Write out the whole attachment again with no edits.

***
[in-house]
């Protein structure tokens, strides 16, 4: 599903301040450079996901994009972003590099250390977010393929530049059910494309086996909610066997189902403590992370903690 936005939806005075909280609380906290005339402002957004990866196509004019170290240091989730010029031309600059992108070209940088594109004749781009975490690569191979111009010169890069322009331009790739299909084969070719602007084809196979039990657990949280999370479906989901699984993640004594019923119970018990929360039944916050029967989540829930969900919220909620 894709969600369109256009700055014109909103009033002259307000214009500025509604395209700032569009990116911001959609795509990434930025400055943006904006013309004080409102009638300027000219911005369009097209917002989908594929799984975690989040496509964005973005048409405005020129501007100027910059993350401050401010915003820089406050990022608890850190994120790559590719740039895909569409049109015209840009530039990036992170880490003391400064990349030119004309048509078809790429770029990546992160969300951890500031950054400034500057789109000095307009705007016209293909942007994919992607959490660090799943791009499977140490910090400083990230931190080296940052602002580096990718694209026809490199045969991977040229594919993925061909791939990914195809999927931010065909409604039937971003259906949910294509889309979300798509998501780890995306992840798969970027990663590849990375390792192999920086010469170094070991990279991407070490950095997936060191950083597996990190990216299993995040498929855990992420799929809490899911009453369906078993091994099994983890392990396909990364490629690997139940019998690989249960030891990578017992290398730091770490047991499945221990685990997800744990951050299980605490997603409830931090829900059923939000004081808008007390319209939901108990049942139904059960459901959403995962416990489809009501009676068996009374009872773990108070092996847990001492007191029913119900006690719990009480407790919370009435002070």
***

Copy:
[in-house]
């Protein structure tokens, strides 16, 4: 599903301040450079996901994009972003590099250390977010393929530049059910494309086996909610066997189902403590992370903690 936005939806005075909280609380906290005339402002957004990866196509004019170290240091989730010029031309600059992108070209940088594109004749781009975490690569191979111009010169890069322009331009790739299909084969070719602007084809196979039990657990949280999370479906989901699984993640004594019923119970018990929360039944916050029967989540829930969900919220909620 894709969600369109256009700055014109909103009033002259307000214009500025509604395209700032569009990116911001959609795509990434930025400055943006904006013309004080409102009638300027000219911005369009097209917002989908594929799984975690989040496509964005973005048409405005020129501007100027910059993350401050401010915003820089406050990022608890850190994120790559590719740039895909569409049109015209840009530039990036992170880490003391400064990349030119004309048509078809790429770029990546992160969300951890500031950054400034500057789109000095307009705007016209293909942007994919992607959490660090799943791009499977140490910090400083990230931190080296940052602002580096990718694209026809490199045969991977040229594919993925061909791939990914195809999927931010065909409604039937971003259906949910294509889309979300798509998501780890995306992840798969970027990663590849990375390792192999920086010469170094070991990279991407070490950095997936060191950083597996990190990216299993995040498929855990992420799929809490899911009453369906078993091994099994983890392990396909990364490629690997139940019998690989249960030891990578017992290398730091770490047991499945221990685990997800744990951050299980605490997603409830931090829900059923939000004081808008007390319209939901108990049942139904059960459901959403995962416990489809009501009676068996009374009872773990108070092996847990001492007191029913119900006690719990009480407790919370009435002070």